IS THERE AN OPTIMAL CLOSING PRICE MECHANISM?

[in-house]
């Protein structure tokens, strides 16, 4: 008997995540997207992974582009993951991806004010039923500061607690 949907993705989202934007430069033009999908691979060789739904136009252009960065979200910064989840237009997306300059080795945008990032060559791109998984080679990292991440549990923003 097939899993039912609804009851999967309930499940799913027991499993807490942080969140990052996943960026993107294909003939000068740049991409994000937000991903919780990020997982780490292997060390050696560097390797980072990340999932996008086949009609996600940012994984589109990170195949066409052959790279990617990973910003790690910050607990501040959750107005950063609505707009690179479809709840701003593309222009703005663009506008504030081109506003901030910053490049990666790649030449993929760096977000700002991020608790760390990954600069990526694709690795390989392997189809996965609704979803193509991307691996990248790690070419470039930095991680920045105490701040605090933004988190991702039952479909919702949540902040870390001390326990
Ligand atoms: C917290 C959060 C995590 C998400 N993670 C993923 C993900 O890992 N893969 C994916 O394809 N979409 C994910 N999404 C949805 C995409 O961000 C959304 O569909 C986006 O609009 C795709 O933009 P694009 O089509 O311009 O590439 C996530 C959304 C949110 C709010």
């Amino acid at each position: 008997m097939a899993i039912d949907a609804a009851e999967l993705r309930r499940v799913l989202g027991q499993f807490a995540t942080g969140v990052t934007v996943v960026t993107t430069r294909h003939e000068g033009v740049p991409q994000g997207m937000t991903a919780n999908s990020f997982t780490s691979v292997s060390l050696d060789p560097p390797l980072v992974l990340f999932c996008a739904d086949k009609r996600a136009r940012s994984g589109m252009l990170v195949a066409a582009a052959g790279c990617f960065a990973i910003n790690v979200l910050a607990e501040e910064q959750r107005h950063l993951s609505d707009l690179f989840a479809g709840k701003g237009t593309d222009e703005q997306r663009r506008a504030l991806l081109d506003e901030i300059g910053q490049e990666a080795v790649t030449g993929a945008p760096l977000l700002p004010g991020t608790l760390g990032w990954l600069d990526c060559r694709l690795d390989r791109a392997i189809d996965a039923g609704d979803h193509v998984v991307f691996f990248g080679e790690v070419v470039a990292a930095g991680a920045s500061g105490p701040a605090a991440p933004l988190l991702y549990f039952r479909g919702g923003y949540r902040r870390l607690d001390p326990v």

Concerns regarding the prevalence of manipulation of closing prices have prompted substantial changes to the mechanisms used to close trading at stock exchanges around the world.Closing prices are important for, among others, benchmarking and contracting purposes. Accordingly, their manipulation undermines two fundamental pillars of market efficiency: liquidity and price discovery. Traditionally, a stock’s closing price has simply been its last-traded or volume-weighted average price. However, amid mounting concerns over price manipulation, stock exchanges are increasingly turning to closing batch mechanisms to calculate closing prices. These mechanisms gather orders over a set period before the close, and then determine a closing price at which the maximum number of orders can be filled. This study identifies two types of closing batch mechanisms: the single-price call auction and the on- close facility. The latter is prominent in North American markets. This study also identifies four design characteristics that feature in the closing batch mechanisms used across global markets. These are: transparency; order flexibility; randomisation of the closing time; and price stabilisation facilities, such as auction extensions. The study utilises a newly-developed direct measure for the probability of closing price manipulation. It finds that, at the overall level, closing batch mechanisms produce more efficient closing prices than the last recorded trade. The provision of greater transparency during the pre-close period reduces the prevalence of closing price manipulation. However, there is a cost in terms of market efficiency, as greater transparency can create a disincentive to trade for those who in doing so may reveal an information advantage. Randomised closing times and extension periods improve market liquidity, the process of price discovery, and price stability. They also correspond with a reduction in closing price manipulation. In contrast, order flexibility produces no benefits to market efficiency or integrity around the close. A single-price call auction consolidates buy and sell orders for a stock over a pre-determined period ahead of the market close. At the time of the auction, regular trading ceases and all open buy and sell orders are ranked according to price. The price at which the maximum volume of open orders can be cleared is then fixed as the closing price. By comparison, the operation of an on-close facility commences immediately after the market opens, storing orders that have been designated for completion at the close of trade. These on-close orders can be entered any time during the trading session until a pre-specified time before the close. In contrast to a single-price call auction, on-close facilities operate in parallel with the continuous market until the close of trade. Consequently, on-close facilities offer greater and immediate visibility of the distribution of orders, and provide uninterrupted access to the market for the entire trading period. The study examines the introduction of closing batch mechanisms and their design on market efficiency across 20 stock exchanges. It finds that the introduction of a closing call auction leads to a reduction in liquidity in the continuous market prior to the close. This reflects a redistribution of trade completions as traders delay their orders to participate in the closing mechanism and ensure they receive the closing price. This change in market behaviour over the last two hours of trade has the effect of widening price spreads, which impacts market efficiency and, in turn, pushes up trading costs at this time. Nevertheless, a closing batch mechanism significantly improves the process of price discovery at the close. Moreover, trading data shows a statistically significant reduction in the prevalence of closing price manipulation, and by implication an improvement in closing price integrity, following the introduction of such a mechanism. For all measures of price efficiency, the data indicates that a closing batch mechanism is superior to the traditional close, where the last completed sale at the moment trade ceases represents the closing price. An on-close facility in particular shows the greatest improvement to liquidity and price volatility at the close. The study finds there are two key components of an effective on-close facility that improves market efficiency and integrity. These are a price-stabilisation mechanism, and a randomised closing time. A temporary extension of the pre-close period is a typical price-stabilisation mechanism that comes into operation when the estimated closing price exceeds stipulated price movement limits. It serves to encourage adjustments to open orders, thereby reducing the imbalance that caused the excessive price swings. A randomisation of market closing time entails trading ceasing during a time interval, rather than at a specific point. This reduces the ability of traders to place misleading orders in the moments before the market closes. The study has strong implications for exchanges and regulators. Although greater transparency reduces the incidence of manipulation, it can detract from market efficiency. However, if transparency is complemented with a randomised closing time, efficiency may be restored as any incentive to delay trading until immediately before the close may be outweighed by the possibility of waiting too long and thereby missing out on a trade. This research uses a unique data set of dark trades collected from the four trading venues offering dark executions in Canada. This is combined with the Thomson Reuters tick history databases to compare dark trading to the lit. Following extant research methods of Hasbrouck (1995) and Gonzalo and Granger (1995) we separate price discovery into two measures: (1).Information Leadership Share, measuring the extent to which a venue produces new price information; and (2) Price Discovery Efficiency, the extent to which a venue avoids chasing temporary price shifts. Echoing past research, we find that dark trading adds little value in terms of price discovery; contributing only 7.1% in terms of the Information Leadership Share. Furthermore, the introduction of price improvement rules in Canada reduces both the level of dark trading and the information content of dark trades. Analysing cross-listed securities our research shows that limiting dark trading in Canada made their price discovery less efficient compared to US trading, where dark trading caps do not exist. Price Discovery Efficiency reduced 19.4% after the introduction of the price improvement regulation. The research further seeks to explore the determinants of price discovery, specifically analysts’ recommendations and order book depth. We find that analyst coverage is no longer a predictor for price discovery, however, order book depth measures are strong predictors of price discovery. While these results demonstrate dark trading offers little in terms of price discovery, there may be a case that it can increase the aggregate price discovery of a markets, especially if there are differences in market regulation. This brings into question whether or not exchanges should allow dark traders to free ride off the price discovery and quotes of the lit market. Australia and Canada have both said no; but will Europe and the USA follow?